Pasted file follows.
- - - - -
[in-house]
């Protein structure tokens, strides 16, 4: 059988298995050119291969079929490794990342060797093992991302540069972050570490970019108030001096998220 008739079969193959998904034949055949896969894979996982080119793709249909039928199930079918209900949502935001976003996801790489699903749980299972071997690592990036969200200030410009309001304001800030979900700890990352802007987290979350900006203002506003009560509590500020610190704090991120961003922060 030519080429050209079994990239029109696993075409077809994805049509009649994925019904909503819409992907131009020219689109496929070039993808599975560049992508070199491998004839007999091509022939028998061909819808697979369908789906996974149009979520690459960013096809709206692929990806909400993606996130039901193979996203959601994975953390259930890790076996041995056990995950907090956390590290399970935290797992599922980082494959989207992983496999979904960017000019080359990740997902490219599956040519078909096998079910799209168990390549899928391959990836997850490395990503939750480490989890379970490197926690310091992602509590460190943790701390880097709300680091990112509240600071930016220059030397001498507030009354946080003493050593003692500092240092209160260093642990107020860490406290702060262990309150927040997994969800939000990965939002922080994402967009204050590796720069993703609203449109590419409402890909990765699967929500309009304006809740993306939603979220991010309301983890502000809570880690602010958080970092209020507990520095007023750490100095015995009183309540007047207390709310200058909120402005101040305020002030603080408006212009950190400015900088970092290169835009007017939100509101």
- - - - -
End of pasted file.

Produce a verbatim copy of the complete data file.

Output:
[in-house]
């Protein structure tokens, strides 16, 4: 059988298995050119291969079929490794990342060797093992991302540069972050570490970019108030001096998220 008739079969193959998904034949055949896969894979996982080119793709249909039928199930079918209900949502935001976003996801790489699903749980299972071997690592990036969200200030410009309001304001800030979900700890990352802007987290979350900006203002506003009560509590500020610190704090991120961003922060 030519080429050209079994990239029109696993075409077809994805049509009649994925019904909503819409992907131009020219689109496929070039993808599975560049992508070199491998004839007999091509022939028998061909819808697979369908789906996974149009979520690459960013096809709206692929990806909400993606996130039901193979996203959601994975953390259930890790076996041995056990995950907090956390590290399970935290797992599922980082494959989207992983496999979904960017000019080359990740997902490219599956040519078909096998079910799209168990390549899928391959990836997850490395990503939750480490989890379970490197926690310091992602509590460190943790701390880097709300680091990112509240600071930016220059030397001498507030009354946080003493050593003692500092240092209160260093642990107020860490406290702060262990309150927040997994969800939000990965939002922080994402967009204050590796720069993703609203449109590419409402890909990765699967929500309009304006809740993306939603979220991010309301983890502000809570880690602010958080970092209020507990520095007023750490100095015995009183309540007047207390709310200058909120402005101040305020002030603080408006212009950190400015900088970092290169835009007017939100509101």